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While Claiming ‘Environmental Justice,’ Pipeline Protesters Vandalize Native-Owned Businesses

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To stop construction of the Line 3 pipeline replacement project in Minnesota, activists have increasingly argued for environmental justice for Native Americans who live along the route. But recent vandalism against Native-owned businesses suggests those arguments may be more geared toward attracting media attention.

The project, which would replace a section of a crude pipeline that runs from Canadian oil fields to a refinery in Superior, Wisconsin, crosses through tribal lands in Minnesota – an issue that has been used to protest the pipeline.

But despite claiming to support Native people, these activists are actually inflicting severe economic disruption on tribes and Native workers.

Taking a page from the not-so-peaceful protests against the Dakota Access Pipeline several years ago, the Line 3 protesters recently crossed the line into vandalism and property destruction. Enbridge, the company that operates the pipeline, said that protesters destroyed “environmental safeguards and damage control equipment,” and that Native American workers were caught in the middle of it all:

“Protesters attempted to trap workers while forcefully entering and then occupying the site, trespassing and criminally damaging property.

“…Safety is our first priority, and to that end workers evacuated from the site, including employees of Native owned contractor Gordon Construction from the White Earth Reservation. Over 500 native workers are part of the Line 3 workforce.” (emphasis added)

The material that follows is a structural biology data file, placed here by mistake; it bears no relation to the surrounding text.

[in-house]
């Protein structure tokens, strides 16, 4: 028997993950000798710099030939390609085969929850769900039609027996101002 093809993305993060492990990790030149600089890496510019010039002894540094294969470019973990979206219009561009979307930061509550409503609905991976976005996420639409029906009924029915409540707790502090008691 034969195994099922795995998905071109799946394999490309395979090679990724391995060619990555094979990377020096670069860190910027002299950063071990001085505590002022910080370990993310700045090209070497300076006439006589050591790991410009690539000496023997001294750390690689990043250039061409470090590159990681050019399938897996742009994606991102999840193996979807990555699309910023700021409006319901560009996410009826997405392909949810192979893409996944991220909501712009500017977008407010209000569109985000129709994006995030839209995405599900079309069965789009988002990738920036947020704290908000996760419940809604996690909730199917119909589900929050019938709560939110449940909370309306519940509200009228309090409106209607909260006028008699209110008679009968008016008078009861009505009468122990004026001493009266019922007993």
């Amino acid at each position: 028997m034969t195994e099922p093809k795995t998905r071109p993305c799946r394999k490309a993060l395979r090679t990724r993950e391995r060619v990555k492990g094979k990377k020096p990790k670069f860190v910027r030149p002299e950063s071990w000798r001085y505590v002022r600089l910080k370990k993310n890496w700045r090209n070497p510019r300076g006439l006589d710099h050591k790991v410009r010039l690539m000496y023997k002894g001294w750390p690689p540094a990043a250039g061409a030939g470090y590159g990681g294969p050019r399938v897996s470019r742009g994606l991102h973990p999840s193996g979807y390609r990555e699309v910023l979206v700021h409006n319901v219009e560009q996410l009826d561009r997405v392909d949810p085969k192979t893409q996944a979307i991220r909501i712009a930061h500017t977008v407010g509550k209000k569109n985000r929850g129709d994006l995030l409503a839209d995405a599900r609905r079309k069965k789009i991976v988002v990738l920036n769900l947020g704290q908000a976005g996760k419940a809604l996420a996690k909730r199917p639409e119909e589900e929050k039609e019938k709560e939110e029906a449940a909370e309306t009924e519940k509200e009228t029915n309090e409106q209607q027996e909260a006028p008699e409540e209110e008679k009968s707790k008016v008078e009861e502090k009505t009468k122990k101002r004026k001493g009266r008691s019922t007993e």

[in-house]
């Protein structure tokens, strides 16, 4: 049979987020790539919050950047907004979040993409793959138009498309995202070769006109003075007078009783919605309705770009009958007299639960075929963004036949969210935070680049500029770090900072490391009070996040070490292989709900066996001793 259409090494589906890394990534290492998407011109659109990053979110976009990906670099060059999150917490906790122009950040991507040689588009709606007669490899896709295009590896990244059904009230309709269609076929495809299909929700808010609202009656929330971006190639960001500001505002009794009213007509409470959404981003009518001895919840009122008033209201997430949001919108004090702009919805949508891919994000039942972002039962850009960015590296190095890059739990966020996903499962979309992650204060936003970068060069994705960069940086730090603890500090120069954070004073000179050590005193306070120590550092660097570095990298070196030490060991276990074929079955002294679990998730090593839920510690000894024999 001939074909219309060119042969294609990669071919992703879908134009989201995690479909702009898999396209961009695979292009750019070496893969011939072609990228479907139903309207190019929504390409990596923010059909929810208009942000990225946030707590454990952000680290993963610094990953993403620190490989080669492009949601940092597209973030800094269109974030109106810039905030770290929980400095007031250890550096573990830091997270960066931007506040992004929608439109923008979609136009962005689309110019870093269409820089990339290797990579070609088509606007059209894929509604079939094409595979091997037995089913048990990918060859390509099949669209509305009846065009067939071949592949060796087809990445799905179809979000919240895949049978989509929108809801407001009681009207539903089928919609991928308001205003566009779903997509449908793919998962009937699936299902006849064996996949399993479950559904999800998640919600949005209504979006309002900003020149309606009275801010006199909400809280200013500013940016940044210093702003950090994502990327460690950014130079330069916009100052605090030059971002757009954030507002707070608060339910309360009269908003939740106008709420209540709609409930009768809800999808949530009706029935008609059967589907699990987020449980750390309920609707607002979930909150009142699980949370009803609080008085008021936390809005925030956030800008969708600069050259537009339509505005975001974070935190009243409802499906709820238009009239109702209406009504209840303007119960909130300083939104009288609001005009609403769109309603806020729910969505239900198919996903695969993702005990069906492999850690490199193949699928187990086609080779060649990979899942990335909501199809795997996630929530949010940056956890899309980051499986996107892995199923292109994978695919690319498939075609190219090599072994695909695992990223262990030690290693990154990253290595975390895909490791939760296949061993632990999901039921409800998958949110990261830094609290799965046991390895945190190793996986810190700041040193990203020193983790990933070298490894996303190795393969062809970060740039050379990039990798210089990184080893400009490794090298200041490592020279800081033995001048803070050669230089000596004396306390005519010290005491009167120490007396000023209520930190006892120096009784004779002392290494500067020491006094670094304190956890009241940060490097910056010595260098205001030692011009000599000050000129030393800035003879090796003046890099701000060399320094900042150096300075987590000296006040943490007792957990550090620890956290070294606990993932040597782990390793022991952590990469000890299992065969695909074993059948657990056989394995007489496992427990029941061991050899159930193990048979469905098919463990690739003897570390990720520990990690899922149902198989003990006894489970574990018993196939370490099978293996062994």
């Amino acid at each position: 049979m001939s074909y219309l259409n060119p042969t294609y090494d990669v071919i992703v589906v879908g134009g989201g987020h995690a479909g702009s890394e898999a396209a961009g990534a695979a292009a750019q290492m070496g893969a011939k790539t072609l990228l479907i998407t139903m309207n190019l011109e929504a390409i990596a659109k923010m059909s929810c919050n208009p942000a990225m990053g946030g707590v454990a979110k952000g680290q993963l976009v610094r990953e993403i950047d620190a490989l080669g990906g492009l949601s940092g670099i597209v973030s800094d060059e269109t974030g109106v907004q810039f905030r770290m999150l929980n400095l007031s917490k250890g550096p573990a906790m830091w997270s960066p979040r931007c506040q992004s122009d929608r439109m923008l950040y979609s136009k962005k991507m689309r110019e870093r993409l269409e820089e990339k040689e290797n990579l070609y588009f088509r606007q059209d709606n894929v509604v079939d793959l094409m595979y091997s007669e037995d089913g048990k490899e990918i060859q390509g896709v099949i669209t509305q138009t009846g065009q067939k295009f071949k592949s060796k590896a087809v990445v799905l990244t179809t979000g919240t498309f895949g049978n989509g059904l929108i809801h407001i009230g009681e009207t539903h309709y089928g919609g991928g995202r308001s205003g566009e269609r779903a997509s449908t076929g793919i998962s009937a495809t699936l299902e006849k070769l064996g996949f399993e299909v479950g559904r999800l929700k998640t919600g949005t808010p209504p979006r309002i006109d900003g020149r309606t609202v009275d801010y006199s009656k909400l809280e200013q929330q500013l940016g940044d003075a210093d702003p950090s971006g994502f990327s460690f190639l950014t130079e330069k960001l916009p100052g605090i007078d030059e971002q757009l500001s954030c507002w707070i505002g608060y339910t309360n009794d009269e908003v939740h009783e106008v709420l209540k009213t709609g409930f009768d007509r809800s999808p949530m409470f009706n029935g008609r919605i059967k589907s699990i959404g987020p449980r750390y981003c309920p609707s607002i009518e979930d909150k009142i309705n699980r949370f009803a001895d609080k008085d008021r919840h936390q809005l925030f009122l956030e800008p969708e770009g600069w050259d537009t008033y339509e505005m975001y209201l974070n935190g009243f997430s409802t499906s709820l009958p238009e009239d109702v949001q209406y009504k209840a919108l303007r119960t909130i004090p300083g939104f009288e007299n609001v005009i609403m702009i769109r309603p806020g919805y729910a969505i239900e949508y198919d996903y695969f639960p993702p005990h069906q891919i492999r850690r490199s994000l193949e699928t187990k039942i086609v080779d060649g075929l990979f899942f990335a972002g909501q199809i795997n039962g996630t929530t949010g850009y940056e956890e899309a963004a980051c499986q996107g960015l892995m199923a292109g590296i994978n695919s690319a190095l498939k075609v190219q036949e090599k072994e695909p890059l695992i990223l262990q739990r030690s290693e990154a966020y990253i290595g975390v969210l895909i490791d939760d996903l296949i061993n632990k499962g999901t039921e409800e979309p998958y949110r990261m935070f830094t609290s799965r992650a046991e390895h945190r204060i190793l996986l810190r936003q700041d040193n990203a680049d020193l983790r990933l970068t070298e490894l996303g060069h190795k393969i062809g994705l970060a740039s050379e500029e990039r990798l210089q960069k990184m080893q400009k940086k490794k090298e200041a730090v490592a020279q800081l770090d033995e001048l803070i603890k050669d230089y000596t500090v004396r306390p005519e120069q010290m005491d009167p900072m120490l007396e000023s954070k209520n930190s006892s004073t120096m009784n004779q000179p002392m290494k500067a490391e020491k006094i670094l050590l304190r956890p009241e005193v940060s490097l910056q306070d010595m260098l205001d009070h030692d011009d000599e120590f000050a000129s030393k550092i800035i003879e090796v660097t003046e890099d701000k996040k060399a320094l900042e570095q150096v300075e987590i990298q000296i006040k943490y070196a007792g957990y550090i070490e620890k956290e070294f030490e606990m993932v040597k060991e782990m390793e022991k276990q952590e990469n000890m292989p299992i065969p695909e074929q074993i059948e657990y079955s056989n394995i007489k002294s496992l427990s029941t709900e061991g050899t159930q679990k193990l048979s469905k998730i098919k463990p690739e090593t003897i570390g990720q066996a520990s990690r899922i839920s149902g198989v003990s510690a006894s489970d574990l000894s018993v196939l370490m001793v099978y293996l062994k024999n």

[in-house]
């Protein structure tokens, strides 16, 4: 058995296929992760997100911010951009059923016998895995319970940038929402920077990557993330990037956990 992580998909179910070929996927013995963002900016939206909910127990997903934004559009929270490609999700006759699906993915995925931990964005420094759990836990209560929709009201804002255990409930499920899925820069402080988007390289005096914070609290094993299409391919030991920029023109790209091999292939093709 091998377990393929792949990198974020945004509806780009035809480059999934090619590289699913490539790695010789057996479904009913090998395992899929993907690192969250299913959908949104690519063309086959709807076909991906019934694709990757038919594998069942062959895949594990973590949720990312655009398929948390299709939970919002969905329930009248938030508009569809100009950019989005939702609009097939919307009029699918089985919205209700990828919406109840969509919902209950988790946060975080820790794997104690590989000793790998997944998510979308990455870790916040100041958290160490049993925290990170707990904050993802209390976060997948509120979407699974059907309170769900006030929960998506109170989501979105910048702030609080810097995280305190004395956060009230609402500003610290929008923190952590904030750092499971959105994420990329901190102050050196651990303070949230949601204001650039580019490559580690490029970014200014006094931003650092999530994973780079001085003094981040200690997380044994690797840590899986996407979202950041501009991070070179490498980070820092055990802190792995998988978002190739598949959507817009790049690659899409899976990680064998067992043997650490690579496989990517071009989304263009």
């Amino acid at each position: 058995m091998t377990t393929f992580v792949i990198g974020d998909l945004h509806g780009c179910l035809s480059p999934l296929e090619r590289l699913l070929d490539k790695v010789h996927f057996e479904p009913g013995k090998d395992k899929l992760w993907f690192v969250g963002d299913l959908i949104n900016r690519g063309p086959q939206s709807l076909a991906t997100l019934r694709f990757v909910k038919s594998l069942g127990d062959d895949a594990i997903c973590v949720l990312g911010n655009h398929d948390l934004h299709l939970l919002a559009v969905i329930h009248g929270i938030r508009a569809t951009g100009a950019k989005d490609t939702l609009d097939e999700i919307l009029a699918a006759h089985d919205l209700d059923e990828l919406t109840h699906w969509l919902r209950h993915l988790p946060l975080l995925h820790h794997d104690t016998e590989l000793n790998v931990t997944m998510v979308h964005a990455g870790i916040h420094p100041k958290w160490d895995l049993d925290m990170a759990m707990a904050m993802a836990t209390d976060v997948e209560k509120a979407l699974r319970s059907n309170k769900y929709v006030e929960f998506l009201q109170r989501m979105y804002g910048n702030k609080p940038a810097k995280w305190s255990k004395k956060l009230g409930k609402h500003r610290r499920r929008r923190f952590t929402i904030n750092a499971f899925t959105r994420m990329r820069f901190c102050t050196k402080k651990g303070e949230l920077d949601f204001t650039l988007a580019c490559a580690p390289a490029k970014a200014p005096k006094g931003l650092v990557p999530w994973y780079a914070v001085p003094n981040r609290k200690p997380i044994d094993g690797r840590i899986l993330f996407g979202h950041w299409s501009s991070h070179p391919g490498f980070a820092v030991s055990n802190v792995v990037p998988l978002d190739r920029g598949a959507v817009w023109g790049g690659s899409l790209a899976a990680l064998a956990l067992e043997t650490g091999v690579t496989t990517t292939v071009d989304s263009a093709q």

In response, several Native-owned contractors working on the pipeline sent a letter to tribal leaders about what happened, explaining that “many of our Native workers again were forced to leave their job site on the Line 3 replacement project because protestors trespassed into a construction site and vandalized equipment.”

Those Native business owners said the actions of protestors do not speak for everyone, as the Star Tribune reported:

“Native American contractors working on the controversial Enbridge Line 3 pipeline across Minnesota say the Indigenous-led protests that escalated Monday do not speak for them.

“‘Protests that disrupt work, damage property and threaten our employees while claiming to be on behalf of our Native people is creating additional tension and consequences within our tribal communities,’ six contractors wrote in a letter being sent to Minnesota tribal leaders this week. ‘They also intentionally create a false narrative that there is no Native American support for this project and the economic impacts and opportunities it brings to our people.’” (emphasis added)

Unfortunately, like the protests against the Dakota Access Pipeline and other projects, the activists opposing the Line 3 replacement left behind plenty of garbage that had to be cleaned up.

Photo credit: Enbridge

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